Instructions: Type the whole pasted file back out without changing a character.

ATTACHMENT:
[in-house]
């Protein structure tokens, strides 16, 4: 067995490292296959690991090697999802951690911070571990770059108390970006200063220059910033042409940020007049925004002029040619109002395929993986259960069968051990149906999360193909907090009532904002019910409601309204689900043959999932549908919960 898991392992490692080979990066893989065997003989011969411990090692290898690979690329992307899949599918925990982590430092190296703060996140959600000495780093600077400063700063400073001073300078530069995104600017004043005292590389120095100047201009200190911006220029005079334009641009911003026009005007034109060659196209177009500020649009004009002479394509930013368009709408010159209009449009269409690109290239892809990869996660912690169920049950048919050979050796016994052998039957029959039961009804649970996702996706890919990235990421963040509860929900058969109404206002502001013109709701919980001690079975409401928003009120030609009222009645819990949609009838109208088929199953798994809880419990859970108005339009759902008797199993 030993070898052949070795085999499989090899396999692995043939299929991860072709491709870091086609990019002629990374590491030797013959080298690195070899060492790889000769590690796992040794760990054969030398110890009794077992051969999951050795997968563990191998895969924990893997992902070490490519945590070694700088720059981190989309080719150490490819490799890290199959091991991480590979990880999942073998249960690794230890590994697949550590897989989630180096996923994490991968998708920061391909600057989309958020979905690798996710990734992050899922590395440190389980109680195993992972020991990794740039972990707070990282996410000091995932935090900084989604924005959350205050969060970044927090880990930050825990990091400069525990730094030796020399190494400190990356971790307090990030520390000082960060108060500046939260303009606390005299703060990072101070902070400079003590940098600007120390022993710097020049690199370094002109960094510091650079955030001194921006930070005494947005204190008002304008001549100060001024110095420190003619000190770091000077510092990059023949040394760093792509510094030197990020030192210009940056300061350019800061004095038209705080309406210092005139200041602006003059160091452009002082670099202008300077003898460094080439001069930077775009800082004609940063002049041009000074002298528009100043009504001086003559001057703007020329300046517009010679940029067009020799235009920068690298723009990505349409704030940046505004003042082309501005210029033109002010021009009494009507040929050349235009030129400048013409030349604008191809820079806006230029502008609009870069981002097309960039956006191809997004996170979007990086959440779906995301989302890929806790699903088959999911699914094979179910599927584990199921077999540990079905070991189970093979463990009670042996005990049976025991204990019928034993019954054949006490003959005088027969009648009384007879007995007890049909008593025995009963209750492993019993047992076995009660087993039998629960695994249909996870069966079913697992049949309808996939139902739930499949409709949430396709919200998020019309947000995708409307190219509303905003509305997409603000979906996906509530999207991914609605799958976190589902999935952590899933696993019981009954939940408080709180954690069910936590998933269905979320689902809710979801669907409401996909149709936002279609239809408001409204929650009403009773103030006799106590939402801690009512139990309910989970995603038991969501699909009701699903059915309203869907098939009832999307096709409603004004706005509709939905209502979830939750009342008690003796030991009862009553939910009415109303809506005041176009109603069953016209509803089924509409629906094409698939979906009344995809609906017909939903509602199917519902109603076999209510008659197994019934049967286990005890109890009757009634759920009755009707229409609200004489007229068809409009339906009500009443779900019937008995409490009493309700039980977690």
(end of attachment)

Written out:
[in-house]
């Protein structure tokens, strides 16, 4: 067995490292296959690991090697999802951690911070571990770059108390970006200063220059910033042409940020007049925004002029040619109002395929993986259960069968051990149906999360193909907090009532904002019910409601309204689900043959999932549908919960 898991392992490692080979990066893989065997003989011969411990090692290898690979690329992307899949599918925990982590430092190296703060996140959600000495780093600077400063700063400073001073300078530069995104600017004043005292590389120095100047201009200190911006220029005079334009641009911003026009005007034109060659196209177009500020649009004009002479394509930013368009709408010159209009449009269409690109290239892809990869996660912690169920049950048919050979050796016994052998039957029959039961009804649970996702996706890919990235990421963040509860929900058969109404206002502001013109709701919980001690079975409401928003009120030609009222009645819990949609009838109208088929199953798994809880419990859970108005339009759902008797199993 030993070898052949070795085999499989090899396999692995043939299929991860072709491709870091086609990019002629990374590491030797013959080298690195070899060492790889000769590690796992040794760990054969030398110890009794077992051969999951050795997968563990191998895969924990893997992902070490490519945590070694700088720059981190989309080719150490490819490799890290199959091991991480590979990880999942073998249960690794230890590994697949550590897989989630180096996923994490991968998708920061391909600057989309958020979905690798996710990734992050899922590395440190389980109680195993992972020991990794740039972990707070990282996410000091995932935090900084989604924005959350205050969060970044927090880990930050825990990091400069525990730094030796020399190494400190990356971790307090990030520390000082960060108060500046939260303009606390005299703060990072101070902070400079003590940098600007120390022993710097020049690199370094002109960094510091650079955030001194921006930070005494947005204190008002304008001549100060001024110095420190003619000190770091000077510092990059023949040394760093792509510094030197990020030192210009940056300061350019800061004095038209705080309406210092005139200041602006003059160091452009002082670099202008300077003898460094080439001069930077775009800082004609940063002049041009000074002298528009100043009504001086003559001057703007020329300046517009010679940029067009020799235009920068690298723009990505349409704030940046505004003042082309501005210029033109002010021009009494009507040929050349235009030129400048013409030349604008191809820079806006230029502008609009870069981002097309960039956006191809997004996170979007990086959440779906995301989302890929806790699903088959999911699914094979179910599927584990199921077999540990079905070991189970093979463990009670042996005990049976025991204990019928034993019954054949006490003959005088027969009648009384007879007995007890049909008593025995009963209750492993019993047992076995009660087993039998629960695994249909996870069966079913697992049949309808996939139902739930499949409709949430396709919200998020019309947000995708409307190219509303905003509305997409603000979906996906509530999207991914609605799958976190589902999935952590899933696993019981009954939940408080709180954690069910936590998933269905979320689902809710979801669907409401996909149709936002279609239809408001409204929650009403009773103030006799106590939402801690009512139990309910989970995603038991969501699909009701699903059915309203869907098939009832999307096709409603004004706005509709939905209502979830939750009342008690003796030991009862009553939910009415109303809506005041176009109603069953016209509803089924509409629906094409698939979906009344995809609906017909939903509602199917519902109603076999209510008659197994019934049967286990005890109890009757009634759920009755009707229409609200004489007229068809409009339906009500009443779900019937008995409490009493309700039980977690």